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Discussion Starter #1
I am really leaning towards Ag tires on a JD 4310 with FEL for the increased grab ability. I know they tear up grass, but I won't be driving on grass. My dealer says that they will pop off when using a loader because they are thinner than the industrial R4's. Has anyone ever had this happen to them? Is it really necessary to get industrial tires when using a loader?
 

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If you have concerns about traction............get the R-1 ag bar tires. R-4 industrial tires do have a much more rigid tire casing than the R-1 ag tires. HOWEVER, the R-4's do not perform well in really soft, mucky, muddy conditions. They are near worthless on snow and ice. The R-4's are a good compromise between turf tires and the R-1 ag tires. OH YES........the R-1 ag tires will leave SERIOUS marks on your lawn to take that under advisement. The R-1 ag tires will work just fine with your FEL. The dealer is blowing a bunch of smoke up your rear end telling you the tires will pop off. That is BS! Farmers have been using R-1 ag tires with FEL's for years. You will also notice that few if any farmers use R-4 ag tires. I suspect the deal may not want to switch out the R-4 tires that are likely installed on the machine you want to buy. Most of the 4WD tractors come with R-4's since they are a good multipurpose tire. I have them on my 4410 but I use my tractor in the yard. In any case, get the tires you want. Save a few bucks in the process.
 

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Discussion Starter #3
I was thinking this is smoke too. Thanks for the confirmation. I was thinking why would a major tractor company put inadequate tires on tractors that they WANT you to buy a loader with. I did find some specs for the 300CX loader and in the specs they have a list of approved tires for loader use. Both sizes of ag tires are listed. I am still interested to see if this has happened to anyone, or if anyone knows of this happening.

Now, about that second size of R1. Is it worth the couple hundred $ upcharge to get an inch or so wider tire? I am thinking this might be good, since I really don't want to buy another set of rims and tires after I spend my fortune on the tractor.
 

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In my opinion it is usually best to get as much rubber as is possible on your tractor. I think the extra money spent is worth it. In your case the R-1 ag tires will give you the ability to turn the wheels around to adjust the wheel width to give more stability if needed. R-4 tires and wheels do not allow this. I say go large! :D ;)
 

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I Run a

John Deere 4600 with 460 loader and clam bucket. With my machine I farm, do a ton of concrete tear-outs for my business, load trucks,handle logs for my sawmill, pull over a dozen attatchments, do back-hoe work. Well you get the picture, this machine gets worked and worked hard. At this time I have over 1100 hours on it with very very few problems. The tractor has power beyond , aux. scv's mid mount for the clam bucket, and rear mount SCV's for my stump grinder, hydraulicly it has all the outlets available for it. In fact the yellow model compact that Deere makes now the 110 has the same outlets.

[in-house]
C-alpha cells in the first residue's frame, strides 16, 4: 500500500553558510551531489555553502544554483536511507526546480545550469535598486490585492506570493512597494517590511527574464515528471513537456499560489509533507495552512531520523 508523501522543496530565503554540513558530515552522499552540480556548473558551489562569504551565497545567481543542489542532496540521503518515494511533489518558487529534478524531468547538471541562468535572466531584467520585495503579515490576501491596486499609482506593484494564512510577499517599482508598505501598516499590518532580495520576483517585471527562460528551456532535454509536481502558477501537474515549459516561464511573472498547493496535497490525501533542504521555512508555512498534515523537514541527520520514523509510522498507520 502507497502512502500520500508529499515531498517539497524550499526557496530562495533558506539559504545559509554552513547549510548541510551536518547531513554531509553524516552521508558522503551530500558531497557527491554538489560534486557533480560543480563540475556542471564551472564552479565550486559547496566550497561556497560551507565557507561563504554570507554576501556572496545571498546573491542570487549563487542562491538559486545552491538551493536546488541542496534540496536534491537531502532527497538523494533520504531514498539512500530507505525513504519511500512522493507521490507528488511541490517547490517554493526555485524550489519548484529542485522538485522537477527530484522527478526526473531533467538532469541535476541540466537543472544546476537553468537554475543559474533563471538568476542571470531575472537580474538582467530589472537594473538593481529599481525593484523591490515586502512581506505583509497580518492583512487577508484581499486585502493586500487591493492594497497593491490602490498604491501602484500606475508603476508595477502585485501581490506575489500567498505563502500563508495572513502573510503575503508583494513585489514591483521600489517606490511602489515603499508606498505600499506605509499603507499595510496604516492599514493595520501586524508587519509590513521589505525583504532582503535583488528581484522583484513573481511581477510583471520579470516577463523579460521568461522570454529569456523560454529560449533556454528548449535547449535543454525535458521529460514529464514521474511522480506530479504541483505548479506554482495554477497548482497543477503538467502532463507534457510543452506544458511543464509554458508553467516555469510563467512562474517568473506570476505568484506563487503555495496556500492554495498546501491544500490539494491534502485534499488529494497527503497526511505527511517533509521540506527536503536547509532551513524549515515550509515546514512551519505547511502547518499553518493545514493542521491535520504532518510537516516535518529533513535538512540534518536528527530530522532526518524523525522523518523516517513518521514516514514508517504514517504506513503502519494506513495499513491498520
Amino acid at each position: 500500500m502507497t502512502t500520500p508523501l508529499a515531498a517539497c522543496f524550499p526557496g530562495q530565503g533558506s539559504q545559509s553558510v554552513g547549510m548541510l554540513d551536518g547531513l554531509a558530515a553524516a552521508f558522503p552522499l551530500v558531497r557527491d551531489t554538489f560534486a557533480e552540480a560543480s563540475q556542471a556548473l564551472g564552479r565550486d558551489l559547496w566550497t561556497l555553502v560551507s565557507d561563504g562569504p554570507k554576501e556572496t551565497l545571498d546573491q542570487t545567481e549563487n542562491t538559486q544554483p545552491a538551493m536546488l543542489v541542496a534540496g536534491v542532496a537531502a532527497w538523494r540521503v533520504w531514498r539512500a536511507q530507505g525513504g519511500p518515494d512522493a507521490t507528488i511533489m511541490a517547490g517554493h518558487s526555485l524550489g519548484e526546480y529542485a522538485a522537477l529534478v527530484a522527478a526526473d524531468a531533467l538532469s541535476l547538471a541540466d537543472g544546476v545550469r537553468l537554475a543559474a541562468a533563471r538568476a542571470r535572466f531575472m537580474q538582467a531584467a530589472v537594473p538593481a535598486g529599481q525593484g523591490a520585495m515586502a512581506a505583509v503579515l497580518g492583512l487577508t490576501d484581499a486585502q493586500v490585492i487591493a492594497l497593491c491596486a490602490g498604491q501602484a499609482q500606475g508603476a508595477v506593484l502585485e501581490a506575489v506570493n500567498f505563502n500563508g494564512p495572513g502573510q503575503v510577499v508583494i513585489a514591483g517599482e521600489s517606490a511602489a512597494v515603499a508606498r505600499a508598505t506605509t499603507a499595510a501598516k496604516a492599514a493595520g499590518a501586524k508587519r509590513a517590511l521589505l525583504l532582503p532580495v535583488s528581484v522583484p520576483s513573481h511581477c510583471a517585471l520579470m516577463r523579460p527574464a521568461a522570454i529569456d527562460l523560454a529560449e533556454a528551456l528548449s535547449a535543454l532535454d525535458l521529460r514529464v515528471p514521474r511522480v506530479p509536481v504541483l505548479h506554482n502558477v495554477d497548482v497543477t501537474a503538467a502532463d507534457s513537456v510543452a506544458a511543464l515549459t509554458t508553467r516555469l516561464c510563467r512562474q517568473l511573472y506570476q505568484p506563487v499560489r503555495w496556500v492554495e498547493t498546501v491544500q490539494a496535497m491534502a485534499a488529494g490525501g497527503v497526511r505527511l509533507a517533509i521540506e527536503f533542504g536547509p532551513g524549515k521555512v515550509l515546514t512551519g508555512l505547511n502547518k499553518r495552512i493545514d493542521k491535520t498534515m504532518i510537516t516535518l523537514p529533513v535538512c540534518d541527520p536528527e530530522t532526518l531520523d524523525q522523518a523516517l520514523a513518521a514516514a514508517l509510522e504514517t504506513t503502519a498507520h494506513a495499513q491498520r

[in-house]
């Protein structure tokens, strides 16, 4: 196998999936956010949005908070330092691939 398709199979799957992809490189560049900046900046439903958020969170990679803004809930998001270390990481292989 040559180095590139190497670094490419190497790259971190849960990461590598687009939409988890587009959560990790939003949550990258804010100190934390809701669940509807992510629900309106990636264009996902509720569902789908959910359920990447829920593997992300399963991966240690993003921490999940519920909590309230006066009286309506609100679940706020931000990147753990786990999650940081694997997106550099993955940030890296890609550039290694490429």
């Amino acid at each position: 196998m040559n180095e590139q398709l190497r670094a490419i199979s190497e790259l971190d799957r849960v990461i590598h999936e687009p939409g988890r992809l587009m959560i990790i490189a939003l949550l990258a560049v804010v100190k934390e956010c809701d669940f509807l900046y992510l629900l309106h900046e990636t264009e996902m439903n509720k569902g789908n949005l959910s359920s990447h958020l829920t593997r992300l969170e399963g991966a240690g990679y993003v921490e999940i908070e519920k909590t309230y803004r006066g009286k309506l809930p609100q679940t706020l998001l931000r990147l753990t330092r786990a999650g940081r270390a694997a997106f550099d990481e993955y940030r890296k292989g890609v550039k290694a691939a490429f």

Now lets get to tires, The machine has R-4's made by Titan and I am quite happy with them. Traction is not really a big problem unless I am in the wet clay elbows deep. The one thing I have never done with this machine is call anybody to pull me out. The R-4's will be hard to steer if you are trying to climb up out of ruts, but that is what split rear brakes are for. I have had flats I think five. All were caused by reenforcement wire in broken concrete, I figure it is part of the price of doing the kind of business I do. Also I have popped the beads on the front tires a few times. Ussually when that happens I am carrying something heavy in the mud trying to turn. There is an easy way to get them to remount, I use a nylon rachet tie down centered up on the tread and cranked down tight. That is after I clean the mud off the tire bead and the rim. That last one is real important, Ask me how I know that. I have also invested in a good plugger tool and keep it in the truck, and I have never had a plug fail.
Another advantage R-4's have over Ag style is they don't tend to dig to China, but they deffinately do not clear themselves as well.
I hope my windy explanation helps. In the end I guess it all depends on what you like or what you want to do with the machine.
 

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Tractor Lover
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I think it's all smoke...I have ag tires on my tractor and have never had a problem when running the loader...They clean themselves when in mud and get great traction on snow and ice without chains.
 
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